How long to practice each day

When deciding how long to commit to practicing each day, it is important to remember that there is value whatever time you spend each day. The effectiveness comes in having the right attitude and consistent daily contact with the teachings. Even if you were only to read a single verse from the Dhammapada every day for the rest of your life, the benefits would be enormous. If you were to read a whole sutta from the Digha Nikaya only once and a while and do it very quickly without reflecting — not so much benefit there.

There are two related factors in deciding how much to practice each day

  • how much of the text you will read each day
  • how much time you will spend doing this

Several texts lend themselves to the one-sutta-per-day or one-chapter-per-day method. This is because they tend to be of a consistent length. If you are just beginning to practice with the suttas, these are good because they provide an inherent structure to the practice: one a day, no more, no less.

Some texts are a bit more variable in terms of sutta length. For these collections you may want to have a more flexible amount to read and instead determine a fixed amount of time for reading. Another option is to read a fixed number of pages. Don’t overload on several short suttas, though.

Consider using a timer. This is especially beneficial if you tend to get distracted easily. If you are not in the habit of taking time to reflect on what you read, blocking in time like this can add structure to something that can otherwise be quite formless.

No matter how much you choose to commit to reading each day, or how much time you commit to spend, keep the following things in mind:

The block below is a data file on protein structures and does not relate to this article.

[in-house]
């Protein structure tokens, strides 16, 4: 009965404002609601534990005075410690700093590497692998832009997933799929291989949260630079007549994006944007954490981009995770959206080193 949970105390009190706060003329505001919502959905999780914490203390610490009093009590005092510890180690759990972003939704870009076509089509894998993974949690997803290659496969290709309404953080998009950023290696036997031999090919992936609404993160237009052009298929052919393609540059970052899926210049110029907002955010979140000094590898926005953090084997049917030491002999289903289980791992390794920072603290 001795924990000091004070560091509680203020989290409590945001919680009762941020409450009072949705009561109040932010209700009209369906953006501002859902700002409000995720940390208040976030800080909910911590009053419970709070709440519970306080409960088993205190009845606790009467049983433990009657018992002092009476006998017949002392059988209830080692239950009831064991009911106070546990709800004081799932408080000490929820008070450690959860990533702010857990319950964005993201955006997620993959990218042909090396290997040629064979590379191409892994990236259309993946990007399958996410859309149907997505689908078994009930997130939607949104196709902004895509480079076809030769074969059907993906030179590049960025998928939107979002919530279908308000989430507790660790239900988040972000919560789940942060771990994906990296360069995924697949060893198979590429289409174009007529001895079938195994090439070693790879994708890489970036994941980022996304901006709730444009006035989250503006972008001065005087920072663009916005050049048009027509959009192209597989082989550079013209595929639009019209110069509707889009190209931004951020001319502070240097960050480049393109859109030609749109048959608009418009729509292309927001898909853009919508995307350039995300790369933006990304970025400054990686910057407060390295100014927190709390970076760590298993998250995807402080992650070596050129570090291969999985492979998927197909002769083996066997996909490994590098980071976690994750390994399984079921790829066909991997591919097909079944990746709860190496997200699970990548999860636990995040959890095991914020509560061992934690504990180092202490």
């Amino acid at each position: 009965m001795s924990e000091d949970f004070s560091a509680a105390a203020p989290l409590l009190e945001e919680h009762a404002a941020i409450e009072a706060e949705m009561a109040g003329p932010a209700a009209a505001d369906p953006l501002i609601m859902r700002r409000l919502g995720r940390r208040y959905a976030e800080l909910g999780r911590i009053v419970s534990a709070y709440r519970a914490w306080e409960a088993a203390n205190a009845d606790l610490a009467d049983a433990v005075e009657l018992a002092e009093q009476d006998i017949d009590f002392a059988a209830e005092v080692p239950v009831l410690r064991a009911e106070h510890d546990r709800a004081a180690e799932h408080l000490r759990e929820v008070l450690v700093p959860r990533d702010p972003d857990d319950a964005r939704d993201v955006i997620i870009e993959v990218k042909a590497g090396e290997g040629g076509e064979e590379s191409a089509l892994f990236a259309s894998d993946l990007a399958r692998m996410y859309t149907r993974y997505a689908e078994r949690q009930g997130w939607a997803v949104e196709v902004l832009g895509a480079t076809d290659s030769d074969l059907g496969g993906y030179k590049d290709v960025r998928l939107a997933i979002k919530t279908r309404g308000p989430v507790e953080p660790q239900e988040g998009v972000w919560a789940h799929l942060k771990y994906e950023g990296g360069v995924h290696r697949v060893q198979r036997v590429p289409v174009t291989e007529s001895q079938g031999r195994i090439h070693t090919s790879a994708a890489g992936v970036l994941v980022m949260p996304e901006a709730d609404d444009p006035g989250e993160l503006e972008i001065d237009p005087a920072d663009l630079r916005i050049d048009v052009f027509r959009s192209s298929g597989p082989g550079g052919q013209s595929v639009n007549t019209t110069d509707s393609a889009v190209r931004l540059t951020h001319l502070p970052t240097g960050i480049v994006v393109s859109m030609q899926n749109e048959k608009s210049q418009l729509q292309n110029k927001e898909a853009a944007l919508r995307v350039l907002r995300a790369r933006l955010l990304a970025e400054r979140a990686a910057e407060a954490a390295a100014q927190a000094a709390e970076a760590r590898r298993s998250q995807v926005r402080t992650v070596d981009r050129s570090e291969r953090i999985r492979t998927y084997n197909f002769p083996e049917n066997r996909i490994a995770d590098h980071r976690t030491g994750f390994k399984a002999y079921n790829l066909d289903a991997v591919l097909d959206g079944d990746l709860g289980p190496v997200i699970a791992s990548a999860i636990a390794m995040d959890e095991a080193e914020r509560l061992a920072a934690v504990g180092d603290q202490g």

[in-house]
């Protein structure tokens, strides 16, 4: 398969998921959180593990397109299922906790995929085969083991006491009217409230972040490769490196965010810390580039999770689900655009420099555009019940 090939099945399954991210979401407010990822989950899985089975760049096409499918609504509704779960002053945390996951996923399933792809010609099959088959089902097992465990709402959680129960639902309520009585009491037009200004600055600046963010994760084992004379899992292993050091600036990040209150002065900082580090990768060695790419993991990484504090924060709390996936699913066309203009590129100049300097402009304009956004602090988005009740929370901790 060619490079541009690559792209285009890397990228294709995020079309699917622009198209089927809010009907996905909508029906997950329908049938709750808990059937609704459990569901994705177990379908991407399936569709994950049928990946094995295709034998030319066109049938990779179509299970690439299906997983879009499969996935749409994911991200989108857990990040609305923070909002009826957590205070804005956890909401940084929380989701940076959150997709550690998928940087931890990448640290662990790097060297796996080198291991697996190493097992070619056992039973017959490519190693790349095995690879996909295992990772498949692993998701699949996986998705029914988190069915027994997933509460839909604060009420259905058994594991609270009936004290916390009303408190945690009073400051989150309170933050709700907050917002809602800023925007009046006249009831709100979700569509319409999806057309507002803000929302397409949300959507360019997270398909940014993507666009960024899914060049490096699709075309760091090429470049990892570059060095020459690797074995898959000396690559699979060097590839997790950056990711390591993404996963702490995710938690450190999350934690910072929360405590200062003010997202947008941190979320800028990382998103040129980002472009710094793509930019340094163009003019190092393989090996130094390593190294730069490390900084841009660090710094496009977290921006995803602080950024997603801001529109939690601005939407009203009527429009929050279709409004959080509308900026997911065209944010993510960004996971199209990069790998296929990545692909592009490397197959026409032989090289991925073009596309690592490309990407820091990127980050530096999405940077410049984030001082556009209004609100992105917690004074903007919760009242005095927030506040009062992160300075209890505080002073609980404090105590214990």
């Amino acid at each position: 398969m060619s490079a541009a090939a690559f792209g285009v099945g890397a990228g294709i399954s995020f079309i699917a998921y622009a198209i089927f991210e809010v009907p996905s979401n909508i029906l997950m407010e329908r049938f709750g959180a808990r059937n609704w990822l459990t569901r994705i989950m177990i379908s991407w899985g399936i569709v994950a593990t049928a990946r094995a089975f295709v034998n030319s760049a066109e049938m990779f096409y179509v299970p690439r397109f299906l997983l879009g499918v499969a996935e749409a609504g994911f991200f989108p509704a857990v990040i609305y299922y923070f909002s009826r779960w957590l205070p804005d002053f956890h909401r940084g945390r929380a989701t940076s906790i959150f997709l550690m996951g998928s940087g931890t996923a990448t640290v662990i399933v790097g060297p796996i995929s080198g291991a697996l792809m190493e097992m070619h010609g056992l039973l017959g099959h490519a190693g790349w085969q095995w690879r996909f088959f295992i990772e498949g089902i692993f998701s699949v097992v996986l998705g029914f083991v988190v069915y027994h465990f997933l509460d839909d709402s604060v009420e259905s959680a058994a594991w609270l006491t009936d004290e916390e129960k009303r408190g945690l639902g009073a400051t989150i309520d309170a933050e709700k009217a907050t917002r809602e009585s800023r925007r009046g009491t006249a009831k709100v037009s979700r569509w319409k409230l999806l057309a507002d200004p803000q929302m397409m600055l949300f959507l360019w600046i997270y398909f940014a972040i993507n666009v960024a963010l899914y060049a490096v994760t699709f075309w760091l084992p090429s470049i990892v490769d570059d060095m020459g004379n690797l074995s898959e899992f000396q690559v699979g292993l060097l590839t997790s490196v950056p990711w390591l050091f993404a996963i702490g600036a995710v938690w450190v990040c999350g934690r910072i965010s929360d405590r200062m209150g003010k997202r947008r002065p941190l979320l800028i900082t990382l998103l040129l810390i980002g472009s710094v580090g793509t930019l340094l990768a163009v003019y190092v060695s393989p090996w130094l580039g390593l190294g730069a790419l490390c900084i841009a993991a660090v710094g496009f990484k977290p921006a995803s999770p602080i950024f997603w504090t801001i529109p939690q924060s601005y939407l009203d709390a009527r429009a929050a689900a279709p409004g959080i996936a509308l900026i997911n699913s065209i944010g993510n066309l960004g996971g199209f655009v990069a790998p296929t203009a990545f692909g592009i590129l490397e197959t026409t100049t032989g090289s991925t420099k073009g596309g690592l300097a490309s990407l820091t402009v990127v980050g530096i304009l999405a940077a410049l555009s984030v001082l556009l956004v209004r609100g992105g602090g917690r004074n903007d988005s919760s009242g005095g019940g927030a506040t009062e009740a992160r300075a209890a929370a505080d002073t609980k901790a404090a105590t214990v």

• Don’t read too quickly.
  • Pause and reflect on how you have found this teaching to be true in your life.
  • Reflect on the benefits of keeping this teaching in mind throughout your day.
  • Overcome the hindrances. If you find yourself spacing out, re-read what you missed. If you are sleepy, stand up and read. If you aren’t feeling motivated or having doubts, read something from your personal anthology instead.
  • If you miss a day or two, just pick back up where you left off.
  • If you are running short on time and you don’t have time for your regular reading practice, read from a very short text like the Dhammapada, or simply take a moment to reflect on something useful you have read in the past and resolve to pick up with your regular practice the next day. Remember, having some contact each day is most important.
  • Keep an eye out for suttas to include in your personal anthology.

To keep your practice focused, consider doing note taking at a different time. And try using the Don’t Break the Chain technique to keep your practice happening every day.

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